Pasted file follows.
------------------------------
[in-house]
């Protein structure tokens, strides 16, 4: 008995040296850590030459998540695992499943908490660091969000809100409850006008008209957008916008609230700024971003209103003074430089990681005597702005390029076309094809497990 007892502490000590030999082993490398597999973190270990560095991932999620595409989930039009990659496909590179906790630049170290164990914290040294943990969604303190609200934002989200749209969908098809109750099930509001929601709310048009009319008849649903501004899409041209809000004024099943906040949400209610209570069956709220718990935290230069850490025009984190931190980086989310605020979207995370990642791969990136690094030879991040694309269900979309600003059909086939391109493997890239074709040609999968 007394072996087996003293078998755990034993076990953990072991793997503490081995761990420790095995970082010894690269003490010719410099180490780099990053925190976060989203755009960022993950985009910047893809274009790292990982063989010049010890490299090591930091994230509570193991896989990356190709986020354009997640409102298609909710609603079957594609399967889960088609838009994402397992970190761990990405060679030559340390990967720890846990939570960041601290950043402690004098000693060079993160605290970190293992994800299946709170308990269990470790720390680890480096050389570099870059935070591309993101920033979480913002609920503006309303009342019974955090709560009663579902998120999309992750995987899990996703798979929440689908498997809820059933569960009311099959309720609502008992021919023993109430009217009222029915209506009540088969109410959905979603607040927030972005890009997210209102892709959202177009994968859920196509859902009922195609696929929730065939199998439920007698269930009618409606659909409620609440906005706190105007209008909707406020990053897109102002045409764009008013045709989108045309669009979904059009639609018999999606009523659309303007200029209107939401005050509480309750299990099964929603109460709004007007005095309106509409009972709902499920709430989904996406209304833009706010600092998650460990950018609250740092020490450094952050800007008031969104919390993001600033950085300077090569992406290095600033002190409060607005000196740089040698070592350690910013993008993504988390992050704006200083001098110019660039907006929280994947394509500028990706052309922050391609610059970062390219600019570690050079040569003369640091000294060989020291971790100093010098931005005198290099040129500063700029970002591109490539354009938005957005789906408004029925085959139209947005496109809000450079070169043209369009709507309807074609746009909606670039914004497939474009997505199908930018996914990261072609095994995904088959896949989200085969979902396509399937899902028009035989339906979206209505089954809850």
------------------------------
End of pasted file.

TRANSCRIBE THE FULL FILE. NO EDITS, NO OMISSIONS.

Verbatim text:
[in-house]
């Protein structure tokens, strides 16, 4: 008995040296850590030459998540695992499943908490660091969000809100409850006008008209957008916008609230700024971003209103003074430089990681005597702005390029076309094809497990 007892502490000590030999082993490398597999973190270990560095991932999620595409989930039009990659496909590179906790630049170290164990914290040294943990969604303190609200934002989200749209969908098809109750099930509001929601709310048009009319008849649903501004899409041209809000004024099943906040949400209610209570069956709220718990935290230069850490025009984190931190980086989310605020979207995370990642791969990136690094030879991040694309269900979309600003059909086939391109493997890239074709040609999968 007394072996087996003293078998755990034993076990953990072991793997503490081995761990420790095995970082010894690269003490010719410099180490780099990053925190976060989203755009960022993950985009910047893809274009790292990982063989010049010890490299090591930091994230509570193991896989990356190709986020354009997640409102298609909710609603079957594609399967889960088609838009994402397992970190761990990405060679030559340390990967720890846990939570960041601290950043402690004098000693060079993160605290970190293992994800299946709170308990269990470790720390680890480096050389570099870059935070591309993101920033979480913002609920503006309303009342019974955090709560009663579902998120999309992750995987899990996703798979929440689908498997809820059933569960009311099959309720609502008992021919023993109430009217009222029915209506009540088969109410959905979603607040927030972005890009997210209102892709959202177009994968859920196509859902009922195609696929929730065939199998439920007698269930009618409606659909409620609440906005706190105007209008909707406020990053897109102002045409764009008013045709989108045309669009979904059009639609018999999606009523659309303007200029209107939401005050509480309750299990099964929603109460709004007007005095309106509409009972709902499920709430989904996406209304833009706010600092998650460990950018609250740092020490450094952050800007008031969104919390993001600033950085300077090569992406290095600033002190409060607005000196740089040698070592350690910013993008993504988390992050704006200083001098110019660039907006929280994947394509500028990706052309922050391609610059970062390219600019570690050079040569003369640091000294060989020291971790100093010098931005005198290099040129500063700029970002591109490539354009938005957005789906408004029925085959139209947005496109809000450079070169043209369009709507309807074609746009909606670039914004497939474009997505199908930018996914990261072609095994995904088959896949989200085969979902396509399937899902028009035989339906979206209505089954809850």